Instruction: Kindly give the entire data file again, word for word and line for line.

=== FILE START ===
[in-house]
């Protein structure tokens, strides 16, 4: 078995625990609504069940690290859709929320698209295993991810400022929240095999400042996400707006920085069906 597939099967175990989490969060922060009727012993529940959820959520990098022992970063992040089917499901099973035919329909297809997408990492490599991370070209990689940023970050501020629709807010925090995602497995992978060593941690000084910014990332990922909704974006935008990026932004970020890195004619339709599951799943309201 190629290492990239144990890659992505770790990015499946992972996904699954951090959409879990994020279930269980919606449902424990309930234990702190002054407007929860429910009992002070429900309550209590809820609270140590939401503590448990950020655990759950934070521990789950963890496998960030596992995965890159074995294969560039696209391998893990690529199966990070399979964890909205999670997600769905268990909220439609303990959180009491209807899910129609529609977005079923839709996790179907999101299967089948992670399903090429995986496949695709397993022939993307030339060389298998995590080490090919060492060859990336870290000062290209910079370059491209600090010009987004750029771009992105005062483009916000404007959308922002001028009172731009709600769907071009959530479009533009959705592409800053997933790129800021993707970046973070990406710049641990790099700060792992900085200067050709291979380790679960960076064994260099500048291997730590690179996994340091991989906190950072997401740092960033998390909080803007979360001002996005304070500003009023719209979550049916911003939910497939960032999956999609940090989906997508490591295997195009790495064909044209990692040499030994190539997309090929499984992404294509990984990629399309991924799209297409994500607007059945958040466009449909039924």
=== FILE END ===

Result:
[in-house]
């Protein structure tokens, strides 16, 4: 078995625990609504069940690290859709929320698209295993991810400022929240095999400042996400707006920085069906 597939099967175990989490969060922060009727012993529940959820959520990098022992970063992040089917499901099973035919329909297809997408990492490599991370070209990689940023970050501020629709807010925090995602497995992978060593941690000084910014990332990922909704974006935008990026932004970020890195004619339709599951799943309201 190629290492990239144990890659992505770790990015499946992972996904699954951090959409879990994020279930269980919606449902424990309930234990702190002054407007929860429910009992002070429900309550209590809820609270140590939401503590448990950020655990759950934070521990789950963890496998960030596992995965890159074995294969560039696209391998893990690529199966990070399979964890909205999670997600769905268990909220439609303990959180009491209807899910129609529609977005079923839709996790179907999101299967089948992670399903090429995986496949695709397993022939993307030339060389298998995590080490090919060492060859990336870290000062290209910079370059491209600090010009987004750029771009992105005062483009916000404007959308922002001028009172731009709600769907071009959530479009533009959705592409800053997933790129800021993707970046973070990406710049641990790099700060792992900085200067050709291979380790679960960076064994260099500048291997730590690179996994340091991989906190950072997401740092960033998390909080803007979360001002996005304070500003009023719209979550049916911003939910497939960032999956999609940090989906997508490591295997195009790495064909044209990692040499030994190539997309090929499984992404294509990984990629399309991924799209297409994500607007059945958040466009449909039924």